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Riese

Marie Lyn Bernard, aka Riese, is an award-winning writer, blogger, journalist, fictionist, copywriter, video-maker and aspiring cyber-performance artist who grew up in the midwest, lost her mind in New York City and is currently making it work in California. Her work has appeared in nine books including "The Bigger the Better, The Tighter The Sweater: 21 Funny Women on Beauty, Body Image and The Hazards of Being Female," "Dirty Girls," and "The Best American Erotica of 2007," magazines including Nylon, Marie Claire, GO, Curve, Interlude, and CollegeBound, and all over the web including nerve.com, Jezebel, Queerty, Emily Books and OurChart (RIP). She was the recapper for The L Word Online and host of Showtime’s Lezberado and her personal blog has earned many dubious honors including Best Personal Blog 2008. Riese has spoken about blogging, community-building, feminism, cyberculture and sexuality at places like BlogHer, Yale, New York University, The University of Chicago and The Museum of Sex. A graduate of the University of Michigan, Interlochen Arts Academy and The Olive Garden's week-long training intensive; she enjoys eating foods, having big ideas, reading books & talking to her stuffed dog, Tinkerbell. Also, she's Jewish. Follow her smokin’ hot adventures on twitter. Contact: riese[at]autostraddle.com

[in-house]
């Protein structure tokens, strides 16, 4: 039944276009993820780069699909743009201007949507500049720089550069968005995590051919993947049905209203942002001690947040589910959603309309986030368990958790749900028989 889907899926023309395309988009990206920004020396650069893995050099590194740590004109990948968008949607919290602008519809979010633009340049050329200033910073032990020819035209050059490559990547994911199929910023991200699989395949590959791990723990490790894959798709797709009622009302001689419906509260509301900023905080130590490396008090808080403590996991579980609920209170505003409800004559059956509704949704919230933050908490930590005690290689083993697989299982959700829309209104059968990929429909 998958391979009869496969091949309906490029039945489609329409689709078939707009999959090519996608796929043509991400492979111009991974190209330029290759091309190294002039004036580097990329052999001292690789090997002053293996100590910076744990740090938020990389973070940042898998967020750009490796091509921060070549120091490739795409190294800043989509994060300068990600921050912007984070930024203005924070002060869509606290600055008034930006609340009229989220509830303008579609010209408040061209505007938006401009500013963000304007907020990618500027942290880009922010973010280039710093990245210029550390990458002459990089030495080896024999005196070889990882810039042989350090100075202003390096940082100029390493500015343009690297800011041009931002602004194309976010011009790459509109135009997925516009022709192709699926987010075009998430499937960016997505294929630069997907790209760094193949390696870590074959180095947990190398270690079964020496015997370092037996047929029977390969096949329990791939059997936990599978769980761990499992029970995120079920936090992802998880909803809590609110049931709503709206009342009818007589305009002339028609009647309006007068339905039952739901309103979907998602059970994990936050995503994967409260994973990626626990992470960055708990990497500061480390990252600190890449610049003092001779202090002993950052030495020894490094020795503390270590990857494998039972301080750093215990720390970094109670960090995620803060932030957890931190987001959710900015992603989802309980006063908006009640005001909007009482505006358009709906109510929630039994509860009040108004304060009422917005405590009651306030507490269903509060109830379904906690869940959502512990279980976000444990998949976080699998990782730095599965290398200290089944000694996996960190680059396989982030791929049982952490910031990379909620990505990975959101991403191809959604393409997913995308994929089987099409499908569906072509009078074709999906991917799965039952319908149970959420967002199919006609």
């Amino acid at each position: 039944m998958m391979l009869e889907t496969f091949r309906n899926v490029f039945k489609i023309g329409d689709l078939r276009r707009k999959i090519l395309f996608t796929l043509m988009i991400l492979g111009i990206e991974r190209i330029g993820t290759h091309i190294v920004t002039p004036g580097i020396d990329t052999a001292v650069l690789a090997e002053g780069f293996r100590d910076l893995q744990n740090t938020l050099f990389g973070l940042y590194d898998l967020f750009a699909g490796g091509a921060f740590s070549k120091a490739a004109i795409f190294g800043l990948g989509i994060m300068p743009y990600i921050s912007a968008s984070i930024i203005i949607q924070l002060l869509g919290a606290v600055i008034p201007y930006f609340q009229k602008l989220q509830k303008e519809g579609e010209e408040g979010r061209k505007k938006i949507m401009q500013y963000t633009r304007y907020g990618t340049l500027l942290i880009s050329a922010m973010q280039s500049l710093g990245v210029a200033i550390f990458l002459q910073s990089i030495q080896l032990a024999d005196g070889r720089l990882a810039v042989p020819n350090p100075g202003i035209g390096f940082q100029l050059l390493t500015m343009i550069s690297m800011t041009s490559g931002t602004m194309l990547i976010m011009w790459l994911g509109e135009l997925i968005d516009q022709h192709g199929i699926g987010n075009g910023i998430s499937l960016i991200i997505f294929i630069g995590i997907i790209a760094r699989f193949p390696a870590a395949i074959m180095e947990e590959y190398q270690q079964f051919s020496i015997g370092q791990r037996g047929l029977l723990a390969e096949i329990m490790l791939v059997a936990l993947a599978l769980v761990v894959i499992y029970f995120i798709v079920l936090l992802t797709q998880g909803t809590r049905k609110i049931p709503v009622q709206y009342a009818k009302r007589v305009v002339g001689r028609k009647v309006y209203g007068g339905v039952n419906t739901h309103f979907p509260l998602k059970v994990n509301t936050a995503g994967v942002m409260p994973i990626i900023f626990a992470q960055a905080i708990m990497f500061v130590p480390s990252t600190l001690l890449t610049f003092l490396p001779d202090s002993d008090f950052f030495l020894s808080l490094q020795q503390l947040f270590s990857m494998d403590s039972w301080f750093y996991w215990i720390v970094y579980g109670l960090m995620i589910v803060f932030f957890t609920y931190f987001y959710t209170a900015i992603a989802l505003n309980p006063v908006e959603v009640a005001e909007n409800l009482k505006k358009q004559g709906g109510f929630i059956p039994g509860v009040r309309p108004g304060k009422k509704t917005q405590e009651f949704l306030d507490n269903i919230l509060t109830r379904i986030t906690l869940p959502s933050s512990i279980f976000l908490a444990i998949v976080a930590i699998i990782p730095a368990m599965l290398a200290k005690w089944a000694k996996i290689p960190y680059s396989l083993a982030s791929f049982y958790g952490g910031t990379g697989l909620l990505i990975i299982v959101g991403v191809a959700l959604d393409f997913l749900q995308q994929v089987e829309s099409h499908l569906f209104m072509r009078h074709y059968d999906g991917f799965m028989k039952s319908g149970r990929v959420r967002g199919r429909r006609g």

Riese has written 2896 articles for us.

18 Comments

  1. I had also noticed that a few other articles had just thrown in the T. It is an example of why I love your study summaries so much more than my other sources.

    Ps. I am super curious what search term you used to find that photo wherever you find free use photos … It is amazing and probably the promo shot for a new show on Logo

  2. Pingback: Gay Tolerant Environments Make Life Feel Tolerable for Gays, Study Shows – Autostraddle

  3. This is GROUND-BREAKING. Treating gay kids with respect makes them feel more respected? Whaa? I totally realize that these studies are needed to be some sort of objective fact and science, but really, what fuckfad doesn’t realize that? I don’t think even gay-hating conservatives disagree with that, they just can’t openly agree with anything that undermines their “gay agenda taking over America” rhetoric.